Wednesday, 5 July 2017

Get It While You Can (that's what she said!): A review of Benromach 10 Year Old Single Malt

I love the television program The Office. The U.S. version, that is. (I'm unfamiliar with the U.K. version). The Office is funny, but not always in an over-the-top kind of way. Much of the humour is subtle, like a look from Jim in the background, or the presence of decorative items in Michael's office. Now there are some laugh-out-loud moments (pretty much any time Kevin speaks) and some awkward moments that are so unnerving, you can't help but laugh. The cast created a synergy that made the show more than the sum of its constituent parts. The funny thing is, I didn't really watch "The Office" when it originally aired. I caught an episode every now and then, but I didn't "get it". It's easy to miss nuance if you aren't paying attention. Luckily, the whole series is on Netflix and I can watch it all at my leisure (and I do). Sometimes, we aren't so lucky. Sometimes, by the time you realize something is great, it's gone or hard to find. That may be the case with Benromach 10 Year Old Single Malt. If you wait too long to try it, it might be more expensive by the time you get to it or Benromach may be so popular that finding it might be hard (that's what she said!).

About Benromach distillery

benromach scotch casks warehoused
99 barrels of scotch on the wall, 99 barrels of scotch

Benromach is the smallest distillery in Speyside. They employ only 3 people. Yes, you read that right. Three people. They only produce about 200 000 litres of spirit per year. That may sound like a lot of whisky, but consider this: Glenlivet produces over 10 million litres of spirit per annum. The Benromach distillery opened its doors in 1898 near the town of Forres. It has changed hands many times over the years and owners United Distillers (forerunner to Diageo) mothballed the Benromach distillery in 1983. In 1993, independent bottler Gordon & MacPhail purchased the distillery and in 1998, Benromach began producing spirit once again. The distillery's 10 year old expression hit the market in 2009. The Benromach website refers to their malt as a "classic pre-1960s Speyside". Now I don't know what this means exactly, since I was born at the tail-end of the 1970s and my financial portfolio does not permit me to purchase bottles from that era. I'll take them at their word. One of the unique features of Benromach is that they use a dunnage warehouse. A dunnage warehouse uses stone walls, an earthen floor, is not climate controled and allows the seasonal variations to affect the casks and the spirit contained therein. Does this impart a different flavour and character than warehousing in a large, climate-controlled industrial warehouse? I have no idea. You can watch this video (opens in a new window) to have it explained to you by a Scotsman from Benromach. What does Benromach 10 taste like? Funny you should ask.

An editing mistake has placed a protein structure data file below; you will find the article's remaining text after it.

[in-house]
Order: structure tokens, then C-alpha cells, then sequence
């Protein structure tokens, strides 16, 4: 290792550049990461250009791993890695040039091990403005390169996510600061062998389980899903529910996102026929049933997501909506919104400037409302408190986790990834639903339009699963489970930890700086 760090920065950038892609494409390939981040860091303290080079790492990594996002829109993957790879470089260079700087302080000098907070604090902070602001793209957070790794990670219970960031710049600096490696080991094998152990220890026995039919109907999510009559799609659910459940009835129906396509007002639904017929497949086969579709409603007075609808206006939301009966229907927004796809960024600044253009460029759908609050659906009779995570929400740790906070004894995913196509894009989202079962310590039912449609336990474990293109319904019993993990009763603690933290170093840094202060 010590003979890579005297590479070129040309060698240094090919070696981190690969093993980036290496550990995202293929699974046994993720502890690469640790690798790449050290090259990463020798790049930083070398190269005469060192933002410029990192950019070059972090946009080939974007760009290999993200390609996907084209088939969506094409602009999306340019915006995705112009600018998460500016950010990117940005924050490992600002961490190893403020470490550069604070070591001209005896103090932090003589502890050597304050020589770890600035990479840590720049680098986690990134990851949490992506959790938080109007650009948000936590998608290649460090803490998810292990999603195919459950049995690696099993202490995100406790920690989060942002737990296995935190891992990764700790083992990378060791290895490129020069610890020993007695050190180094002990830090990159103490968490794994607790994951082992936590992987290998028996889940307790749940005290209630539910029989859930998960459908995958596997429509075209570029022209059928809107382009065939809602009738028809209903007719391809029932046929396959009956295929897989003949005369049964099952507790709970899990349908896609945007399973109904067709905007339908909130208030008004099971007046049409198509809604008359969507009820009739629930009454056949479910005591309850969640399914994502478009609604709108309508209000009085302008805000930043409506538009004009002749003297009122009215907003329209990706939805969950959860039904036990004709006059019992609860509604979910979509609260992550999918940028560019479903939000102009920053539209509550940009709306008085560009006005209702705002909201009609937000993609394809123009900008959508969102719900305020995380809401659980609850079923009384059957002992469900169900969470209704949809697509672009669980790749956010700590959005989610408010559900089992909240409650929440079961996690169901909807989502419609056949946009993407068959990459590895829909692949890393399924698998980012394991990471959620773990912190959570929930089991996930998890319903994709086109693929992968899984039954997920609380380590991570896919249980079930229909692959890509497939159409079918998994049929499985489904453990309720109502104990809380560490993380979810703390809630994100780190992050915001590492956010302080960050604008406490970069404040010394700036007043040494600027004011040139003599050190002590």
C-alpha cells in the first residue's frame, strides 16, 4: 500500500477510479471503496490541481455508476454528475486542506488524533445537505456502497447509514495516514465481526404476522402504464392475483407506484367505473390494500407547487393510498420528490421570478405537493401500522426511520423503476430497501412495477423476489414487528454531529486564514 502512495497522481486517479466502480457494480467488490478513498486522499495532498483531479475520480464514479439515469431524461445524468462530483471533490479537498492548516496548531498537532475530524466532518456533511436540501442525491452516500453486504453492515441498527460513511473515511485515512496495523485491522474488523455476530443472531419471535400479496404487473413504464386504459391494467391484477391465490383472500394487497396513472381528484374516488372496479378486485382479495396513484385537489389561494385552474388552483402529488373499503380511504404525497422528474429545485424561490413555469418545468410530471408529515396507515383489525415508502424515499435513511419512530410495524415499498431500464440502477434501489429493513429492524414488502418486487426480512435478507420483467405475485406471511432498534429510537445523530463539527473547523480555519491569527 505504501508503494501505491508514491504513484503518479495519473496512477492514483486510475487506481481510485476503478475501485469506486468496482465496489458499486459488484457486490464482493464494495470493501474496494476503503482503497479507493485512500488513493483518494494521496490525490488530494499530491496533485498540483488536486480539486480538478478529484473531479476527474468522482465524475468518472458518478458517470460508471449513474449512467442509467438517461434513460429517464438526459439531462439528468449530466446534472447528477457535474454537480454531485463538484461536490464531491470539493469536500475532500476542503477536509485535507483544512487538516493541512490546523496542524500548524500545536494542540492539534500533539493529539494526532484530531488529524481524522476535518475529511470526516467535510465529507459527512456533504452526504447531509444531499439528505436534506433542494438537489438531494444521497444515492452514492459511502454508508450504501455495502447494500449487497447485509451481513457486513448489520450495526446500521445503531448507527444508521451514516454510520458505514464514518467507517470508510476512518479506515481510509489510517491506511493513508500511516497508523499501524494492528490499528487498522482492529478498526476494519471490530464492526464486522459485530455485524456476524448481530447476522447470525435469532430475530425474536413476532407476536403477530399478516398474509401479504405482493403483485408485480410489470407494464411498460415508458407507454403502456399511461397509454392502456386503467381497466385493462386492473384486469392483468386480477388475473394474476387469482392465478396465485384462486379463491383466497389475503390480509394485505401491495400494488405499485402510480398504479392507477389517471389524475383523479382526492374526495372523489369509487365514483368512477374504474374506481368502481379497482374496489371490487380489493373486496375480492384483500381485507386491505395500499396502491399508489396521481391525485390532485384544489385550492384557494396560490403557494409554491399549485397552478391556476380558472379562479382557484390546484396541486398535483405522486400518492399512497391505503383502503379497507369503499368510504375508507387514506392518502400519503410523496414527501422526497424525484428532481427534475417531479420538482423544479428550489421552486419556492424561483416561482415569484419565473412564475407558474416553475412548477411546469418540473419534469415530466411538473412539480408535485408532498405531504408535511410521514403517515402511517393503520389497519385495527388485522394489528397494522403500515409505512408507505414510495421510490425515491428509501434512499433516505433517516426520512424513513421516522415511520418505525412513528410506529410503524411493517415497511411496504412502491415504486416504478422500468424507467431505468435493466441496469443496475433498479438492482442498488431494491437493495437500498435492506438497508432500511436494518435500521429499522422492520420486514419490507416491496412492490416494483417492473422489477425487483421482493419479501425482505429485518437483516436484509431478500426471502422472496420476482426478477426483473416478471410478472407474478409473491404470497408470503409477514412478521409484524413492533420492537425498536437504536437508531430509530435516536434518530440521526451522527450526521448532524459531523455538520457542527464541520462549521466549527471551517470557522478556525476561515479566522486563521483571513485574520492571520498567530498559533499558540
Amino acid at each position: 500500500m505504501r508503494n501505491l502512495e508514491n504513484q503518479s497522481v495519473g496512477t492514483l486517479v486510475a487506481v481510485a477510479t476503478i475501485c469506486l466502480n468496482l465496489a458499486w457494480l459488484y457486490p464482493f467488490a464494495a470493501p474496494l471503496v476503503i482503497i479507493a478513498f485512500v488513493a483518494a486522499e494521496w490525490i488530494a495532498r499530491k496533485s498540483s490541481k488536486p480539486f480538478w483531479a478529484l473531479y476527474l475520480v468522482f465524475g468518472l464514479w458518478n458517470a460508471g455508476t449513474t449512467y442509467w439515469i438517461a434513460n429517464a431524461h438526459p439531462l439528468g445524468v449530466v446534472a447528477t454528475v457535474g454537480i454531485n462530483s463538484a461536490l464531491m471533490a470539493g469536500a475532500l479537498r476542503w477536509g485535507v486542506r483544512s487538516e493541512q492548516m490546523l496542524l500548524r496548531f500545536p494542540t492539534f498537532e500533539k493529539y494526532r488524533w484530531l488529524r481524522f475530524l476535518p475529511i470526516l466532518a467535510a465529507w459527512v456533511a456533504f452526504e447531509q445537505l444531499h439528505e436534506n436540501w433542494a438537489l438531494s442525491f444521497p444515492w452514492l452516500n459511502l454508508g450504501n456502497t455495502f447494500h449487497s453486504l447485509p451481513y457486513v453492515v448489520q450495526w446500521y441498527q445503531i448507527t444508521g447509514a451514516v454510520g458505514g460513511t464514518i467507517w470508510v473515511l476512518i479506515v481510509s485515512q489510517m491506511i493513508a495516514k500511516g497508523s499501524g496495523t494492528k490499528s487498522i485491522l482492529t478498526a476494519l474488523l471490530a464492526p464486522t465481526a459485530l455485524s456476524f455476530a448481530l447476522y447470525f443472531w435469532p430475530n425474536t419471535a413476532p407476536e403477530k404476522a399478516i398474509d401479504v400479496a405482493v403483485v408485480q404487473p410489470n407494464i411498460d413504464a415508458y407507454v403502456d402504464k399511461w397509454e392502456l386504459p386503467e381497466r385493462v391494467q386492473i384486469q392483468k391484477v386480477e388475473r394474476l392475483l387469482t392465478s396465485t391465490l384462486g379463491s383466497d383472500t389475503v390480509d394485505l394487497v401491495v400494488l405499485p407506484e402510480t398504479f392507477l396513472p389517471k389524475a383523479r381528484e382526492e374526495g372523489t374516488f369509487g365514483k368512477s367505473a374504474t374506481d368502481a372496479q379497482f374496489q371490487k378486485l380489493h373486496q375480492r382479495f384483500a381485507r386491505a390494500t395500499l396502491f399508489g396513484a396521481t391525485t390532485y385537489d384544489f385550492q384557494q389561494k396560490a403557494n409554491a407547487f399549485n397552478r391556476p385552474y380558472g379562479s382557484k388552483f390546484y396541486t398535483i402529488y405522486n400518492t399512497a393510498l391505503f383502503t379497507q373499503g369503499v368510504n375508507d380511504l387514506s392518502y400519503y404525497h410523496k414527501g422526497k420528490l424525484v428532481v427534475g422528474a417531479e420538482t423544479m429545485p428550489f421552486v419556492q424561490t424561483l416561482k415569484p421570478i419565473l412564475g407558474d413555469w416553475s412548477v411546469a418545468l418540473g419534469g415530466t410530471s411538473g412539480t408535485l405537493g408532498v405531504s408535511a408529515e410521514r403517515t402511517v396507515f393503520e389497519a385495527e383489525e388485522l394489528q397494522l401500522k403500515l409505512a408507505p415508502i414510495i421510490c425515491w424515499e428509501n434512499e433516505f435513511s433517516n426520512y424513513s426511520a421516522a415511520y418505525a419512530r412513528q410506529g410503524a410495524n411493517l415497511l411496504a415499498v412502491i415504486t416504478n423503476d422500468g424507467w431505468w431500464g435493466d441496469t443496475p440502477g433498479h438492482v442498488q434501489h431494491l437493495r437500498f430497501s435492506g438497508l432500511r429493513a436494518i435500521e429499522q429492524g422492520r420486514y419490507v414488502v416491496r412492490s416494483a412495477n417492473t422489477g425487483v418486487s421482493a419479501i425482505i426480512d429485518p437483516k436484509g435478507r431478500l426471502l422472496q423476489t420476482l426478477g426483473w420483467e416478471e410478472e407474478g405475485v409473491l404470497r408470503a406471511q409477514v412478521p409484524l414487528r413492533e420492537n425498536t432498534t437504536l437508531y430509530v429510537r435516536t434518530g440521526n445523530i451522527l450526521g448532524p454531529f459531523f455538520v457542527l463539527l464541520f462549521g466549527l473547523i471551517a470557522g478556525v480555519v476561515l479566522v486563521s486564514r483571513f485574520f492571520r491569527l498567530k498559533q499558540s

Tasting notes

benromach 10 year old speyside
A pleasant surprise (that's what she said!)

Nose (undiluted): demerara sugar, malt (barley), peat smoke, red fruit (raspberries),  green apples, herbal notes in the background.

Palate (Undiluted): medium bodied and creamy, sweet vanilla, malt (barley), raspberries, biscuits (tea biscuits or grosses galettes, if you're French-Canadian), mild sherry note, charred oak, peat smoke

Finish: medium length, fruitiness returning, peat smoke, biscuits, very moreish*

Adding water really opened up this whisky. It is really good neat. It is incredible with a small splash of water. The nose becomes much fruitier and more focused. Grilled pineapple appears on the nose right after the raspberries. The vague "herbal note" on the nose becomes much more akin to cardamom. The taste becomes fruitier and "clearer" as well. You don't really lose any of the nice creaminess of the body, and the fruit becomes evident. Usually, sherried whiskies carry dates, figs or raisins on the palate. Not so with Benromach. The fruit is brighter and more vibrant. Now the maturation is 80% first-fill bourbon barrels and only 20% ex-sherry casks so this isn't a sherry-bomb by any means. However, the combination works brilliantly. This may be the best whisky bang for your buck I've ever encountered.

*moreish: refers to a food or whisky that you constantly want more of. Remember that Lay's Chips slogan? "Bet you can't eat just one" That's moreish.


Don't mess with the Schrute

I've often told people not to judge whisky based on its price tag. Benromach 10 costs $59 here in Ontario, the most expensive scotch whisky jurisdiction in the known universe*. That's not a lot of money for a very high quality single malt. If you are unsure about peated whisky, this might be a good place to start. The smoke and peat are present, but Benromach 10 won't burn your taste buds like Dwight Schrute burned Roy's eyes whilst protecting Jim Halpert. But Benromach definitely makes its wonderful presence known, albeit subtly, much like Pam Beesly. My only gripe, and it is an admittedly minor one, is that I'd like this malt at a slightly higher strength. Benromach does indeed make a 10 year old at British Imperial 100 proof (approx. 57% ABV) that I'd love to try, but I think the "standard" would benefit from being bottled at 46%. That said, this is a great malt and well worth the sixty bucks. Highly recommended.

*not a verifable fact

Rating: 3.5/5 moustaches

Slainte mhaith !!!


  1. Great Review Joel..You do a great job with a lot of information. Keep them coming:) -Keith Clark (Scotch addicts) a.k.a. The Malted Man Cave on Youtube :)

  2. Yup, very nice review. I don't find the peat or smoke prominent at all but they are hanging around back there.